Why you might see her at Tweed: De Blasio has signaled he’s looking for someone like Fariña, and Cashin fits that mold. She believes, as Fariña does, that principals must be veteran educators who earn their autonomy (she resisted Bloomberg’s efforts to hire principals who were not experienced educators). Crucially, she has shown results boosting student achievement in high-poverty areas of the city, a problem de Blasio has struggled to solve.

Why you might not: Cashin recently turned 70, she is not a person of color, and is not likely to bring lots of new ideas to the table.

What she says: Did not respond to a phone call seeking comment.

What a supporter says: “She had the toughest district in the entire city and she handled her district not only with focus,” said Board of Regents Chancellor Betty Rosa, but also “elegance and professionalism beyond belief. I have so much respect for Dr. Cashin.”

PHOTO: Patrick Wall
Rudy Crew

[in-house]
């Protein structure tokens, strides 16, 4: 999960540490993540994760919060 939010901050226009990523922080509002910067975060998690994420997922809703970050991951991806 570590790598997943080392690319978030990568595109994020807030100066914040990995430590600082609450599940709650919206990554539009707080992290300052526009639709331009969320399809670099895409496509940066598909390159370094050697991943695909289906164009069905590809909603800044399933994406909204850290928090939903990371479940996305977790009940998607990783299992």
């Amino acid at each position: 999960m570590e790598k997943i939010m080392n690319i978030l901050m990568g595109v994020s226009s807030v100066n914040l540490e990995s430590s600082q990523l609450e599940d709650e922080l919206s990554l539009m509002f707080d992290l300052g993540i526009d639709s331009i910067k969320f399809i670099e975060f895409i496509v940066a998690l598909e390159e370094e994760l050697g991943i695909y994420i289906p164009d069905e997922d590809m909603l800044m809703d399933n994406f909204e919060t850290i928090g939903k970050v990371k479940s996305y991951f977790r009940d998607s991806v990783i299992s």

Rudy Crew

Who he is: Crew is the president of Medgar Evers College in Brooklyn, part of the city’s public university system. He previously served as New York City’s schools chief for four years in the late 1990s under Mayor Rudy Giuliani, spent another four running the Miami-Dade county school district, and did a brief (and controversial) stint as an education official in Oregon.

Why you might see him at Tweed: Crew is a black man, which makes him a standout among the education department’s top ranks. He knows the political landscape and has continued to take an interest in the city’s schools through his work at Medgar Evers, where he created a program that provides training to local public-school teachers and early-college classes for students. Crew also seems to share de Blasio’s belief that high-quality instruction should take priority over school integration, and as chancellor, he set up a turnaround program for struggling schools that has clear parallels with the mayor’s Renewal initiative.